With specialty drug spending soaring 60% in the past five years, large health systems have jumped into the specialty pharmacy business to assert some control over those costs by dispensing the drugs to their patients and covered employees.
Health systems say those pharmacies help them better manage outpatient drug costs. A growing number of insurance contracts and Medicare initiatives tie payments to quality metrics that reach beyond hospital stays to hold providers accountable for patients' total medical costs, including drugs.
It's also a robust business for those systems that can successfully negotiate with manufacturers and health plans so they can compete with the bigger players.
“It you want us to be responsible for the total cost of care, allow us to be able to care comprehensively for these patients,” said Dick Schirber, a spokesman for ExceleraRx Corp., a for-profit specialty pharmacy services company owned by six health systems. Comprehensive care, Schirber said, includes managing the very expensive prescriptions that patients take at home for cancer or chronic diseases, so that providers have more control over waste as well as complications.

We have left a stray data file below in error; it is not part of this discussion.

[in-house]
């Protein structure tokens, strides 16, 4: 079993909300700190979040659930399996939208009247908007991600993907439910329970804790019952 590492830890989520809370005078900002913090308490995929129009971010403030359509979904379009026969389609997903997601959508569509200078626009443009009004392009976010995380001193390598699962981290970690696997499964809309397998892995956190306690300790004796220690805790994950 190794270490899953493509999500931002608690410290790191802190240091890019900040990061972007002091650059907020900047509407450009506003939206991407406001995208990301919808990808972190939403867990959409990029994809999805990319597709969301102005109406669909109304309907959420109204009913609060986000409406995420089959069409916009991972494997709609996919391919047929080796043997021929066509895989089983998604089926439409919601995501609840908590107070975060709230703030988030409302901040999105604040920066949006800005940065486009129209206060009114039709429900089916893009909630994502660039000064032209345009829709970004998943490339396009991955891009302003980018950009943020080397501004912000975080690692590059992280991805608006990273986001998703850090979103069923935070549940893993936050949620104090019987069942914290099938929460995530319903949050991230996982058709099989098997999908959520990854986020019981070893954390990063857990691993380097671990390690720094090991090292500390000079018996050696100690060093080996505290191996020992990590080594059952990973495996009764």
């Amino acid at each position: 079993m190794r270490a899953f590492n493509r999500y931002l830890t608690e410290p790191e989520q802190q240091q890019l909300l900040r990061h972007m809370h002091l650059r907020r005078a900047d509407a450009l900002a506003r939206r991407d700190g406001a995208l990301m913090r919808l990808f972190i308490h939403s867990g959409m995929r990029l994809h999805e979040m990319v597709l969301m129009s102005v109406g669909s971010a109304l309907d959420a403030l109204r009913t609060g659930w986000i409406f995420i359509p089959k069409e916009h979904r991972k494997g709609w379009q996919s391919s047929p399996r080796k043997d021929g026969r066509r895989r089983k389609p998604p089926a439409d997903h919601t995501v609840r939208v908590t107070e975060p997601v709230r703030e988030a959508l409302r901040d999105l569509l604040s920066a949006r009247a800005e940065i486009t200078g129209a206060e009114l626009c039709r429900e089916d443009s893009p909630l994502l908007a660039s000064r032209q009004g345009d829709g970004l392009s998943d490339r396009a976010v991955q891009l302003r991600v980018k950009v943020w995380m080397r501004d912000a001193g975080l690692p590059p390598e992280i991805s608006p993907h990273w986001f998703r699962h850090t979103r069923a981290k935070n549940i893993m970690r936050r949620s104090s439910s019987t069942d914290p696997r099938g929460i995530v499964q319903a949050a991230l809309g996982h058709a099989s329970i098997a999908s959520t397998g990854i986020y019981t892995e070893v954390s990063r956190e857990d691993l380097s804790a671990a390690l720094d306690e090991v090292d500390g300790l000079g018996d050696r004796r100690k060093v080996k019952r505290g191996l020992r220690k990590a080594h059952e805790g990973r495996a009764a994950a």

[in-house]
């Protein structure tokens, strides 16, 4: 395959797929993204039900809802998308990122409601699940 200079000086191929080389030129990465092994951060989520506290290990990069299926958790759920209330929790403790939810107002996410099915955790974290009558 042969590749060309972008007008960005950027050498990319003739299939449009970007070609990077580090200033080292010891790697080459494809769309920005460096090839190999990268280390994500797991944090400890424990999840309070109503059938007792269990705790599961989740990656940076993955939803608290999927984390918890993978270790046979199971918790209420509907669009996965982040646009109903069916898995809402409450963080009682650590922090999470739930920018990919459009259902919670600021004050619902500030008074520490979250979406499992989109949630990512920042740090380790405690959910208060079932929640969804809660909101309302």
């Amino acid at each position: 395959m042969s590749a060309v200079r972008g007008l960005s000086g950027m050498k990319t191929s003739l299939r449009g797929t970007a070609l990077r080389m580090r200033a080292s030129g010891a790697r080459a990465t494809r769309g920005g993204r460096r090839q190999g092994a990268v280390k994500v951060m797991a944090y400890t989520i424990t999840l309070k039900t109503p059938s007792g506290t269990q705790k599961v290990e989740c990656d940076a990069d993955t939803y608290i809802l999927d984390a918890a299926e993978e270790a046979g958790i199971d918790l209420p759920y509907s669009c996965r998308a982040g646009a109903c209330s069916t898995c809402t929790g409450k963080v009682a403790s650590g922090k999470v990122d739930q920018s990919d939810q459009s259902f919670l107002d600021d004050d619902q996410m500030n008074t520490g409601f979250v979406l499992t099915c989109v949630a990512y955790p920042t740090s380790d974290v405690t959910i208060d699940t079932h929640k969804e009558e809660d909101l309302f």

ExceleraRx provides services to system-owned specialty pharmacies, such as negotiating with drugmakers and handling data reporting.
Phoenix-based Banner Health started its own specialty pharmacy last year, taking its business away from Premier, which acquired Commcare Specialty Pharmacy in 2010 for $35.9 million. Banner employees enrolled in the system's health plan were the pharmacy's first customers.
“For everyone, everywhere, the pharmacy expense is increasing,” said Pam Nenaber, Banner's CEO of pharmaceutical operations.
Banner Health hired three clinical pharmacists, three patient advocates and three staff members to support operations. The system also spent $1 million on a drug-dispensing robot for the specialty pharmacy's new home-delivery service. The robot fills pill bottles, which are verified by a pharmacist before being shipped. Clinical pharmacists also talk to patients at home to answer prescription questions.
In the first year, Banner shaved about 1% off its specialty drug spending for about 1,200 workers and their families covered by the system's employee health plan.